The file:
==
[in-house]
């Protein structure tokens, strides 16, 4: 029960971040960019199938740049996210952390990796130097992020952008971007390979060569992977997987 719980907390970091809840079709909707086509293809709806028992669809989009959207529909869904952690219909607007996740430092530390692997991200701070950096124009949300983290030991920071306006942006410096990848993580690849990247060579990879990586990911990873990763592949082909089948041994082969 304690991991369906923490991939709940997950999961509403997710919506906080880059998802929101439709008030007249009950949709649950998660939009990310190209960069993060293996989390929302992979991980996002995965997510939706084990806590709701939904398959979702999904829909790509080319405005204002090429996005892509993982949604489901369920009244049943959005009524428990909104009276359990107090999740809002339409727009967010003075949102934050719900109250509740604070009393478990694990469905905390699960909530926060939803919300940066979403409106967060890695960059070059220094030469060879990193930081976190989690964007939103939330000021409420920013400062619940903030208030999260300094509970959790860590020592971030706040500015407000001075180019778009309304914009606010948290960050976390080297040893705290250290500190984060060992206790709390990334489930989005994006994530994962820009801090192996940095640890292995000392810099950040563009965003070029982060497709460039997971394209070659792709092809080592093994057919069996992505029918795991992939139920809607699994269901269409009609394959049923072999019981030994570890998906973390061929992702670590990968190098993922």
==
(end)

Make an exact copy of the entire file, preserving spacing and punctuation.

[in-house]
């Protein structure tokens, strides 16, 4: 029960971040960019199938740049996210952390990796130097992020952008971007390979060569992977997987 719980907390970091809840079709909707086509293809709806028992669809989009959207529909869904952690219909607007996740430092530390692997991200701070950096124009949300983290030991920071306006942006410096990848993580690849990247060579990879990586990911990873990763592949082909089948041994082969 304690991991369906923490991939709940997950999961509403997710919506906080880059998802929101439709008030007249009950949709649950998660939009990310190209960069993060293996989390929302992979991980996002995965997510939706084990806590709701939904398959979702999904829909790509080319405005204002090429996005892509993982949604489901369920009244049943959005009524428990909104009276359990107090999740809002339409727009967010003075949102934050719900109250509740604070009393478990694990469905905390699960909530926060939803919300940066979403409106967060890695960059070059220094030469060879990193930081976190989690964007939103939330000021409420920013400062619940903030208030999260300094509970959790860590020592971030706040500015407000001075180019778009309304914009606010948290960050976390080297040893705290250290500190984060060992206790709390990334489930989005994006994530994962820009801090192996940095640890292995000392810099950040563009965003070029982060497709460039997971394209070659792709092809080592093994057919069996992505029918795991992939139920809607699994269901269409009609394959049923072999019981030994570890998906973390061929992702670590990968190098993922």